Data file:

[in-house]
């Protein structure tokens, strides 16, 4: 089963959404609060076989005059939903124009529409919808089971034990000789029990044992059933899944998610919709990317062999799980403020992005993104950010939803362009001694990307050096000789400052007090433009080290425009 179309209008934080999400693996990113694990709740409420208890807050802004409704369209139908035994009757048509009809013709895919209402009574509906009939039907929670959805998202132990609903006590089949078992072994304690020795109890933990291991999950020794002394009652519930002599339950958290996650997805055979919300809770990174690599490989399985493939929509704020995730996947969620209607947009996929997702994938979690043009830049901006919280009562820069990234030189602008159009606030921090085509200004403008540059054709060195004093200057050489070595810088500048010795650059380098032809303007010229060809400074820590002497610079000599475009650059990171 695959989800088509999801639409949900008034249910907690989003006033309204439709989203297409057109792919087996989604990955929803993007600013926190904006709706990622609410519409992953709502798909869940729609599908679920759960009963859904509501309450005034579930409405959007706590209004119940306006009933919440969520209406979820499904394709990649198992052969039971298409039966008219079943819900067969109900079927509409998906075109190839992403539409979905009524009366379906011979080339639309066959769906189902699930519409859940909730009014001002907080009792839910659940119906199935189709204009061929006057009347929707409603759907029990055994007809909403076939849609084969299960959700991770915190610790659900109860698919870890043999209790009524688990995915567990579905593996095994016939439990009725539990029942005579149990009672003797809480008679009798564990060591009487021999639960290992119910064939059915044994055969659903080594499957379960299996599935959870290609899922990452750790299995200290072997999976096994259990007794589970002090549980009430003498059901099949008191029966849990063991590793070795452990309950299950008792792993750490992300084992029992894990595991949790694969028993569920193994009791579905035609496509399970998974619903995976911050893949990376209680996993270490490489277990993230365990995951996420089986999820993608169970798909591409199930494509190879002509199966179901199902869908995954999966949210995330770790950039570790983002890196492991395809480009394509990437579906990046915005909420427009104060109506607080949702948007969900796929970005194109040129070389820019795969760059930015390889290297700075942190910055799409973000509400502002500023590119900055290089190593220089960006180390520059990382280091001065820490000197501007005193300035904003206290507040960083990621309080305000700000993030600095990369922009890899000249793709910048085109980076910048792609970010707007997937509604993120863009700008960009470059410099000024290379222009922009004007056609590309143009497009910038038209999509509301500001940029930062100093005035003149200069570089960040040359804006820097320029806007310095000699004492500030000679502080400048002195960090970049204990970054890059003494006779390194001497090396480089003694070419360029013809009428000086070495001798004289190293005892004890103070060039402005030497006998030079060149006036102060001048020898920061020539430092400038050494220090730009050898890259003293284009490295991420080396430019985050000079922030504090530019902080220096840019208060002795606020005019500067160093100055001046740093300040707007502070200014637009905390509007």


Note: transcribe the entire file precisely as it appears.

[in-house]
């Protein structure tokens, strides 16, 4: 089963959404609060076989005059939903124009529409919808089971034990000789029990044992059933899944998610919709990317062999799980403020992005993104950010939803362009001694990307050096000789400052007090433009080290425009 179309209008934080999400693996990113694990709740409420208890807050802004409704369209139908035994009757048509009809013709895919209402009574509906009939039907929670959805998202132990609903006590089949078992072994304690020795109890933990291991999950020794002394009652519930002599339950958290996650997805055979919300809770990174690599490989399985493939929509704020995730996947969620209607947009996929997702994938979690043009830049901006919280009562820069990234030189602008159009606030921090085509200004403008540059054709060195004093200057050489070595810088500048010795650059380098032809303007010229060809400074820590002497610079000599475009650059990171 695959989800088509999801639409949900008034249910907690989003006033309204439709989203297409057109792919087996989604990955929803993007600013926190904006709706990622609410519409992953709502798909869940729609599908679920759960009963859904509501309450005034579930409405959007706590209004119940306006009933919440969520209406979820499904394709990649198992052969039971298409039966008219079943819900067969109900079927509409998906075109190839992403539409979905009524009366379906011979080339639309066959769906189902699930519409859940909730009014001002907080009792839910659940119906199935189709204009061929006057009347929707409603759907029990055994007809909403076939849609084969299960959700991770915190610790659900109860698919870890043999209790009524688990995915567990579905593996095994016939439990009725539990029942005579149990009672003797809480008679009798564990060591009487021999639960290992119910064939059915044994055969659903080594499957379960299996599935959870290609899922990452750790299995200290072997999976096994259990007794589970002090549980009430003498059901099949008191029966849990063991590793070795452990309950299950008792792993750490992300084992029992894990595991949790694969028993569920193994009791579905035609496509399970998974619903995976911050893949990376209680996993270490490489277990993230365990995951996420089986999820993608169970798909591409199930494509190879002509199966179901199902869908995954999966949210995330770790950039570790983002890196492991395809480009394509990437579906990046915005909420427009104060109506607080949702948007969900796929970005194109040129070389820019795969760059930015390889290297700075942190910055799409973000509400502002500023590119900055290089190593220089960006180390520059990382280091001065820490000197501007005193300035904003206290507040960083990621309080305000700000993030600095990369922009890899000249793709910048085109980076910048792609970010707007997937509604993120863009700008960009470059410099000024290379222009922009004007056609590309143009497009910038038209999509509301500001940029930062100093005035003149200069570089960040040359804006820097320029806007310095000699004492500030000679502080400048002195960090970049204990970054890059003494006779390194001497090396480089003694070419360029013809009428000086070495001798004289190293005892004890103070060039402005030497006998030079060149006036102060001048020898920061020539430092400038050494220090730009050898890259003293284009490295991420080396430019985050000079922030504090530019902080220096840019208060002795606020005019500067160093100055001046740093300040707007502070200014637009905390509007």